“Who is the greatest?” asked the disciples. Jesus is on His grim march to the cross, the sacrifice of His very self in utter servitude to save us all – and His dense disciples want to know who gets the executive office suite with the corner window in the coming kingdom.
Peter, James and John were chosen to accompany Christ to the Mount of Transfiguration. They were, by Jesus own orders, tight-lipped about what they had seen. On an earlier occasion, Jesus chose these three also to witness the raising of Jairus’ little girl. Later, they walked with the Master into the shadows of Gethsemane on that dark night of betrayal and arrest.
Maybe the others wondered. Was Jesus grooming these three for higher positions in His kingdom later on? And why these three and not the others? The Bible does not tell us why Jesus chose these three in particular. But egos were bruised.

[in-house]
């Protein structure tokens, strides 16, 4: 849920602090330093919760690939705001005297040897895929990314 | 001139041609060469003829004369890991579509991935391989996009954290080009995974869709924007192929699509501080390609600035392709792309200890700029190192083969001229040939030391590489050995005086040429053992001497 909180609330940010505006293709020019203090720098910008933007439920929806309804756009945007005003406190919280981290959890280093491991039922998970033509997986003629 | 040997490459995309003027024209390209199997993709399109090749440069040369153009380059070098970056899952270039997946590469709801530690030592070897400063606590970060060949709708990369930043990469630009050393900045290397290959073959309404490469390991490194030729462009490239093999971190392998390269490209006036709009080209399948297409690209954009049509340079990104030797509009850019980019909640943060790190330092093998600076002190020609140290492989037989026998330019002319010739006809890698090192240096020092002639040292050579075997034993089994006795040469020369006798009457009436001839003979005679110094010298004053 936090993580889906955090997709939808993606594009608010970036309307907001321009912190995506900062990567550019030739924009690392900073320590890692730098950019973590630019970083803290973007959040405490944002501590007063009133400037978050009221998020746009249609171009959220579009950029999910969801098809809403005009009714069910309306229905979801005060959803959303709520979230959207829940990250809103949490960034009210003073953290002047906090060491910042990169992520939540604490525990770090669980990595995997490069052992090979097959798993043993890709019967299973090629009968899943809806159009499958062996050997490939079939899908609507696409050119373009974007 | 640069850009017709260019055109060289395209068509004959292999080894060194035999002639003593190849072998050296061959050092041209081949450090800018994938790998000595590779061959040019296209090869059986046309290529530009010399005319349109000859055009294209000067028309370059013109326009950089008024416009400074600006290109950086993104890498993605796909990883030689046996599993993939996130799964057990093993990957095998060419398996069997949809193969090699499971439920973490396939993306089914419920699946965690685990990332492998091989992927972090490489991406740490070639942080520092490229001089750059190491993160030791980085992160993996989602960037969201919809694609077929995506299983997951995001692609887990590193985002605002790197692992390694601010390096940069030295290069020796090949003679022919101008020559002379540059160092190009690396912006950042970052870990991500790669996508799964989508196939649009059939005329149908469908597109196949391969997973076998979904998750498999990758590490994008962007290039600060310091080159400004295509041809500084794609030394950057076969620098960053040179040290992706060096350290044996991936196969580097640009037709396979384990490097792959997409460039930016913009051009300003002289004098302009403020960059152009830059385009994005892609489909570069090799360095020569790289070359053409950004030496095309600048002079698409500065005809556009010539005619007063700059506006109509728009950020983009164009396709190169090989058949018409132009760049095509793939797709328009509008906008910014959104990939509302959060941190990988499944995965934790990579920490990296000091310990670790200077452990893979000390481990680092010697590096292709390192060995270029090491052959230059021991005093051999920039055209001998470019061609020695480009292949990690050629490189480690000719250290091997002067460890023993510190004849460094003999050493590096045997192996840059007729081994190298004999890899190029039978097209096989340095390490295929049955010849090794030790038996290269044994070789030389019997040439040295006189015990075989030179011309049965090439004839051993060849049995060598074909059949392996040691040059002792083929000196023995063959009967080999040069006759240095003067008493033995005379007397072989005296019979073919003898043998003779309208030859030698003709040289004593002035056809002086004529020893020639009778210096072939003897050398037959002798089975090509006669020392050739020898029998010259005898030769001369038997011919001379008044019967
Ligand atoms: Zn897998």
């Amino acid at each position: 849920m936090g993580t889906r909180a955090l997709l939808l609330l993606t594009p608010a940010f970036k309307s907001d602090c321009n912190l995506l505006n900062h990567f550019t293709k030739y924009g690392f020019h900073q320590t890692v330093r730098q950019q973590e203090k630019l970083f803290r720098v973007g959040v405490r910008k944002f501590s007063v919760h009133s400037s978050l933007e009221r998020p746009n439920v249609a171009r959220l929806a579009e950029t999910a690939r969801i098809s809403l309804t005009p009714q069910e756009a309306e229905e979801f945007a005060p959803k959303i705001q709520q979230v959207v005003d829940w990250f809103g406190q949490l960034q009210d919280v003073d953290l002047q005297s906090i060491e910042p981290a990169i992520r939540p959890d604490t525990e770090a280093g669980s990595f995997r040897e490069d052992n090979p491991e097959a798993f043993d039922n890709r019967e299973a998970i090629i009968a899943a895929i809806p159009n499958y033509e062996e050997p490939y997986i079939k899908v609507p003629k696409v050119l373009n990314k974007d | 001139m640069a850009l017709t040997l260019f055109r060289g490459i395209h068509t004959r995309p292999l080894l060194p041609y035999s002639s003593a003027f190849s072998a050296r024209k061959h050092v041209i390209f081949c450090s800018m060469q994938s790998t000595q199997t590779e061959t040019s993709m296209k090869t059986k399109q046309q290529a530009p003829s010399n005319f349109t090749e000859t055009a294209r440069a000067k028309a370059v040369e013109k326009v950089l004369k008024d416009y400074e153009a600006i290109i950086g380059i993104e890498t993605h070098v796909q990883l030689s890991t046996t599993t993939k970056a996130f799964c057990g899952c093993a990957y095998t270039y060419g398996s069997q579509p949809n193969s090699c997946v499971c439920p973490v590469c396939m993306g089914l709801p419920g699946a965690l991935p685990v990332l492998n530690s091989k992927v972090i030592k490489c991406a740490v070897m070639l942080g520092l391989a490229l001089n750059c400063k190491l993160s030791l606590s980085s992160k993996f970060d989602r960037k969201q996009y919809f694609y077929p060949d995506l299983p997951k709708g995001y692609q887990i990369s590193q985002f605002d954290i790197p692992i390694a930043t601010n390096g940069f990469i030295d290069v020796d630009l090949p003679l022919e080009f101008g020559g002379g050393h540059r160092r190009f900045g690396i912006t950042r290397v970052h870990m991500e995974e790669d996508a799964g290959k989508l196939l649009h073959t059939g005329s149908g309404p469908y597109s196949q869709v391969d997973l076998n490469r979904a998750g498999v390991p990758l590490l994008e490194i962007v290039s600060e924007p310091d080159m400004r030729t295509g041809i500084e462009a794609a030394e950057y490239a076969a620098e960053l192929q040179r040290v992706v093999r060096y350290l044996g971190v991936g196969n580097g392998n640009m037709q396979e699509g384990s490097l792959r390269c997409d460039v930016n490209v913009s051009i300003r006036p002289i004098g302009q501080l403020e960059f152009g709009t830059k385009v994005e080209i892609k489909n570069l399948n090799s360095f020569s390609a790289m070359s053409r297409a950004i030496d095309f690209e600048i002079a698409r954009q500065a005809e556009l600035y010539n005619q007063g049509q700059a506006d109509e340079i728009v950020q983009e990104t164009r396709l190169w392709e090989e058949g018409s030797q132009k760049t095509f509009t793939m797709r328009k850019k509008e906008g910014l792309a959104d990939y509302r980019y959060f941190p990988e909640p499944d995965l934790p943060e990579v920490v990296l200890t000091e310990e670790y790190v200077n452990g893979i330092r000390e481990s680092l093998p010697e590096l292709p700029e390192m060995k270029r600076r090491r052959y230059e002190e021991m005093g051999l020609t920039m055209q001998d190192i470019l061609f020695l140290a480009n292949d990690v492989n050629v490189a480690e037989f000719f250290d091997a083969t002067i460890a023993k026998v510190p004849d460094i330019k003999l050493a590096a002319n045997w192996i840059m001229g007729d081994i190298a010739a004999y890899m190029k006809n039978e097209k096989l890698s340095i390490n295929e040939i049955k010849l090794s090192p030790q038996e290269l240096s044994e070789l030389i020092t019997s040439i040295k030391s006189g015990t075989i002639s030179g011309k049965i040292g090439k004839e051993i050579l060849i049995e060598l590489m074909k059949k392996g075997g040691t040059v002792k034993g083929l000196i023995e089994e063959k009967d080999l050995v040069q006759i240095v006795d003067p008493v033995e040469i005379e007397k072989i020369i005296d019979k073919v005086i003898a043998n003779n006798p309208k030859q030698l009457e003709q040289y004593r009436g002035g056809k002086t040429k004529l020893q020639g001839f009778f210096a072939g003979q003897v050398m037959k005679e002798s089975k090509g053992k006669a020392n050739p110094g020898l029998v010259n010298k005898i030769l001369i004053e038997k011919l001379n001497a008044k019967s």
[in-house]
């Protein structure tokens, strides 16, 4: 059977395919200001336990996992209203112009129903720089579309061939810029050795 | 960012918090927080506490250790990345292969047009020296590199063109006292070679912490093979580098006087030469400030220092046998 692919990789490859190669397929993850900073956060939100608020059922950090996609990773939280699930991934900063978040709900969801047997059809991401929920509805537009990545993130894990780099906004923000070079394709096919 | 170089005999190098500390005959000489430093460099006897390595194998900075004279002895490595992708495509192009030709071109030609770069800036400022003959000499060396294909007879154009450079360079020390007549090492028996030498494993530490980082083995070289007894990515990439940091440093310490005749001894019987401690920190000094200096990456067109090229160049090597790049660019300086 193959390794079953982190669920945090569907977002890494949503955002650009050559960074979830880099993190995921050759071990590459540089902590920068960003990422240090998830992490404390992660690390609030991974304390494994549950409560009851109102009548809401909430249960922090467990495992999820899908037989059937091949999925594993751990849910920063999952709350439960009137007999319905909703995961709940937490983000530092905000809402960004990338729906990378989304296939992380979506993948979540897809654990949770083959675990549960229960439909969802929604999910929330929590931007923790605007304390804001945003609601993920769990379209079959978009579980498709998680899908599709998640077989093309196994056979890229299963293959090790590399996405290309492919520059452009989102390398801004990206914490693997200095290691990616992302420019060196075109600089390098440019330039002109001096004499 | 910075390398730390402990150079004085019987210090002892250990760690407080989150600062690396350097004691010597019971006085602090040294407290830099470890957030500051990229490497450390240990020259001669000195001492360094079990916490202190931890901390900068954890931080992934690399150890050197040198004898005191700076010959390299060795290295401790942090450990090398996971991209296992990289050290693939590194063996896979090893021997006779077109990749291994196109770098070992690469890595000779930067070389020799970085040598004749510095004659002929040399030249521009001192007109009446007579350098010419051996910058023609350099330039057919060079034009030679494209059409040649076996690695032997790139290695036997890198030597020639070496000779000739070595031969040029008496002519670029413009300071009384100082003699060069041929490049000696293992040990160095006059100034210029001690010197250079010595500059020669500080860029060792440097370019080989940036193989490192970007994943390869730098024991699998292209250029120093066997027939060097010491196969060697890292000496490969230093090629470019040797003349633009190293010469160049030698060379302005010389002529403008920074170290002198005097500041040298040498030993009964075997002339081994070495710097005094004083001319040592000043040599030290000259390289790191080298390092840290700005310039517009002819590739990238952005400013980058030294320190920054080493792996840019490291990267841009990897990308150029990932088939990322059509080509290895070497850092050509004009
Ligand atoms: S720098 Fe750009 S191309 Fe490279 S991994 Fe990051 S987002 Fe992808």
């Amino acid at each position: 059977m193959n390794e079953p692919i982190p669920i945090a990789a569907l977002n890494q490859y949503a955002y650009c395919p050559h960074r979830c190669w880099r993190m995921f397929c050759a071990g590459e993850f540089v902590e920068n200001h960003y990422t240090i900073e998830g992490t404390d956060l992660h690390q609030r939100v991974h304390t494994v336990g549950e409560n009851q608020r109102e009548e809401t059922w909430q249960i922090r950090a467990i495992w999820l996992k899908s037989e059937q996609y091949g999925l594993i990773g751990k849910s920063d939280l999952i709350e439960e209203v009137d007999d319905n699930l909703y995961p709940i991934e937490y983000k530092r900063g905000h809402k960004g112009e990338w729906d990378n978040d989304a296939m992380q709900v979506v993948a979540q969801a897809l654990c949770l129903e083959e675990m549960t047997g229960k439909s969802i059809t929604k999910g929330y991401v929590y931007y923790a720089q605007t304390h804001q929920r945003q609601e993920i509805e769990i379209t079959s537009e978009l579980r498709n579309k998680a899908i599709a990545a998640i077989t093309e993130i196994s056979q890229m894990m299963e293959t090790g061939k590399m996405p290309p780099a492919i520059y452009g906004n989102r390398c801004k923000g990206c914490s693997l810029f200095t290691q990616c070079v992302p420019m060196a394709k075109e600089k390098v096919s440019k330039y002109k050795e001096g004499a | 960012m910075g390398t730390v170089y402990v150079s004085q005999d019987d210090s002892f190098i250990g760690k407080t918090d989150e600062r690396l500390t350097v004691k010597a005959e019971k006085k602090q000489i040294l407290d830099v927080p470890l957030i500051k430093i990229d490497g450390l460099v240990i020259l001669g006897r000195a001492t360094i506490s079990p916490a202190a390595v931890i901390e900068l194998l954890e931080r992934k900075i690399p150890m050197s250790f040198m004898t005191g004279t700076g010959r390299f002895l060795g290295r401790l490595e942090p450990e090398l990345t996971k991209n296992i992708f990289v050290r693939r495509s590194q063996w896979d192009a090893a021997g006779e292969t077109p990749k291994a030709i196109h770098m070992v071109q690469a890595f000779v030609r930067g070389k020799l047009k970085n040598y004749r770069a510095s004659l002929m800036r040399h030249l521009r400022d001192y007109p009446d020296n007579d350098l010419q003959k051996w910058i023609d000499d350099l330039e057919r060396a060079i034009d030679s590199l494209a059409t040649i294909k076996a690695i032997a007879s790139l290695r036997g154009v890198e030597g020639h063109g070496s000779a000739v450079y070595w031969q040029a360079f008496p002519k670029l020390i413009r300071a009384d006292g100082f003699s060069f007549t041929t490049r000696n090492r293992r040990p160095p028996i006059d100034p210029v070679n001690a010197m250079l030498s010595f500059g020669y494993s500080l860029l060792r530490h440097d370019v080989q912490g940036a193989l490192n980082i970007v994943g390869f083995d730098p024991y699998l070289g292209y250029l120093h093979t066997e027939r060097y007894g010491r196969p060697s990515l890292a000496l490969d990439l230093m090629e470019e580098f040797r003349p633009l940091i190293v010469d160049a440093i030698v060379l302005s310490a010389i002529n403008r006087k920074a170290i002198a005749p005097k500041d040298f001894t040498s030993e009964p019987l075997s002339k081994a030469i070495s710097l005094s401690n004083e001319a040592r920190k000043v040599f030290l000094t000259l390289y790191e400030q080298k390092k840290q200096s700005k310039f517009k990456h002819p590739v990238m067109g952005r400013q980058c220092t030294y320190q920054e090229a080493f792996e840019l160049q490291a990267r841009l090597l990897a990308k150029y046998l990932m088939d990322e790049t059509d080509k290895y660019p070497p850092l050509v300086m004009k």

Who is the greatest? It is an ugly question when asked in the presence of Him who came not to be served but to serve and to give His life a ransom for many. Jesus pointed to a small child to make a point about real greatness.
It was not the last time the subject would come up. In the upper room on the night of the betrayal, they argued about it again. “Who is the greatest?” Jesus shamed them into silence by getting down on His knees and washing their feet.
It’s an embarrassing virus in the hearts of each one of us, this ladder-climbing, status-conscious, ego-stroking obsession with being the greatest, the most recognized, the most admired, the most influential, the most important. It is the opposite of a humble and contrite heart.
For men who wanted to be gods, God became Man. For people who thought themselves great, Christ became little – yes, became a Child Himself. And for all of us who are tired of pretending to be what we are not, He gathers us like helpless children into His strong arms. “Dear Lord Jesus, You are my righteousness; I am Your sin. You became what You were not, and made me to be what I was not.” What could be greater than that?